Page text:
Demand For Second Homes Rebounds In September – NMP Skip to main content

Demand For Second Homes Rebounds In September

Katie Jensen
Oct 20, 2021

In September, demand for second homes was 60% higher than it was before the coronavirus pandemic.

KEY TAKEAWAYS
  • In September, demand for second homes was 60% higher than it was before the coronavirus pandemic.
  • Demand for vacation homes skyrocketed as more people left the city behind to work remotely.
  • Last March, GSEs announced plans to limit the number of second home and investment property loans it would buy.
  • Last month, the Treasury Department and the FHFA announced they would move these restrictions in an effort to boost housing supply.

In September, demand for second homes was 60% higher than it was before the coronavirus pandemic, according to a new report from Redfin. Real estate analytics firm Optimal Blue provided the mortgage-rate lock data for Redfin’s analysis. 

A mortgage-rate lock is an agreement between the homebuyer and lender that allows the homebuyer to lock in an interest rate on their mortgage for a certain period of time, offering protection from future interest rate hikes. Homeowners are required to specify whether this rate lock is for a primary home, a second home, or an investment property. About 80% of mortgage-rate locks result in actual home purchases. 

During the onset of the pandemic, hoards of wealthy Americans decided to get the heck out of dodge and leave the crowded cities behind. Demand for vacation homes skyrocketed as even more people transitioned to remote work. This triggered a period of wide-spread reshuffling, and people began to migrate all across the country in search for a more satisfactory home and lifestyle. But as more cities lifted their stay-at-home restrictions, the surge in demand for second homes began to dwindle. The initial shock of the pandemic faded, the spring homebuying frenzy winded down, and the overall housing market began to cool.

However, this cooldown is not entirely due to natural market fluctuations. A new rule from Fannie Mae also contributed to the slowdown of vacation-home demand, according to Redfin deputy chief economist Taylor Marr. The government-sponsored enterprises (GSEs) announced plans last March to limit the number of second home and investment property loans it would buy. This effectively made it more challenging and expensive to get a loan for vacation homes.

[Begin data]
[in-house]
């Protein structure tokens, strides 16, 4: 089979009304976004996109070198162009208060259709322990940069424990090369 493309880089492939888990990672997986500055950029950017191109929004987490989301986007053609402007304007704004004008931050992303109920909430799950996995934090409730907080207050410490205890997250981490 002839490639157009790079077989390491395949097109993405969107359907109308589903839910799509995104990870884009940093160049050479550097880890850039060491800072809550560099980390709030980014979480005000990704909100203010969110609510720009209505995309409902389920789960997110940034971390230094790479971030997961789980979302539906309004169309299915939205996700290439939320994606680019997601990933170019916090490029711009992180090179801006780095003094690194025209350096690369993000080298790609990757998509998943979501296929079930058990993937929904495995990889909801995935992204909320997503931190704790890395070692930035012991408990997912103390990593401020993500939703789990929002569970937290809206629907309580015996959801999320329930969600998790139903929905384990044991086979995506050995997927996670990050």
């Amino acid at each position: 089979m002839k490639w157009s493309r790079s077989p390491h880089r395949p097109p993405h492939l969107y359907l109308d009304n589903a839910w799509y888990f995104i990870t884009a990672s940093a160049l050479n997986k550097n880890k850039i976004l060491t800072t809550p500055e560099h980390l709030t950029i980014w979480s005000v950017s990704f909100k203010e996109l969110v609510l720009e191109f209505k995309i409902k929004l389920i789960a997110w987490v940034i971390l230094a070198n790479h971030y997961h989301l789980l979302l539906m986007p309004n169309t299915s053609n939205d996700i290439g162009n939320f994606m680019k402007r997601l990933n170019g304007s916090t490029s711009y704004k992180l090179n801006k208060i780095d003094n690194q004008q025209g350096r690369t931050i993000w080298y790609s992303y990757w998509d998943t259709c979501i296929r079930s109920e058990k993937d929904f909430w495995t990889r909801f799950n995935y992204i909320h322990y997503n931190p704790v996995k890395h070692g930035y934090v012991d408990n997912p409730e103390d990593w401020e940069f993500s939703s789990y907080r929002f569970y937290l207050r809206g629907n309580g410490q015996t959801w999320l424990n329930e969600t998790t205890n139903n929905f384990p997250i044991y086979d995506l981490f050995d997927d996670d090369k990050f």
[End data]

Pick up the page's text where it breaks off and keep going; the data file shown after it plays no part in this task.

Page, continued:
“The market may have overreacted to the Fannie Mae rule a bit, which would explain why we've been seeing demand for second homes bounce back,” Marr said. “Mortgage rates are on the rise as well, which is likely creating a renewed sense of urgency for vacation-home buyers who want to purchase properties before rates climb even further.”

Last month, the Treasury Department and the FHFA announced they would move these restrictions in an effort to boost housing supply. Marr predicts that this will likely keep demand for second homes above pre-pandemic levels for the foreseeable future. 

Furthermore, permanent remote work policies could fuel sustained interest in second homes. Earlier this month Amazon Inc. announced that it will allow many employees to work from home indefinitely, and Microsoft Corp. recently made a similar announcement.

Published
Oct 20, 2021
New Appraisal Market Research Analyzes COVID-19 Impact

Newly added research to ResearchAndMarkets.com's offering, will provide an analysis of the U.S. appraisal market.

Analysis and Data
Dec 03, 2021
For-Sale Home Inventory Hits New All-Time Low

Throughout the month of November, active listings fell 23% from 2020 and 42% from 2019.

Analysis and Data
Dec 03, 2021
Lending Activity Slows And Unusual Patterns Emerge

The latest trends have reversed patterns seen in early 2019 through early 2021 when lending activity tripled.

Analysis and Data
Dec 02, 2021
Refis Fade Out As Purchase Activity Increases

Mortgage applications fell 7.2% from last week, according to the MBA Weekly Mortgage Applications Survey.

Analysis and Data
Dec 01, 2021
2022 Offers Mixed Bag Of Challenges And Opportunities For Home Buyers

Americans may have a better chance buying a home in 2022 as more sellers hit the market, but they should still expect fierce competition.

Analysis and Data
Dec 01, 2021
IMB Production And Profits Improve In The Third Quarter

Independent mortgage banks (IMBs) and mortgage subsidiaries of chartered banks improved marginally this past quarter, though it wasn’t enough to surpass last year’s figures.

Analysis and Data
Nov 30, 2021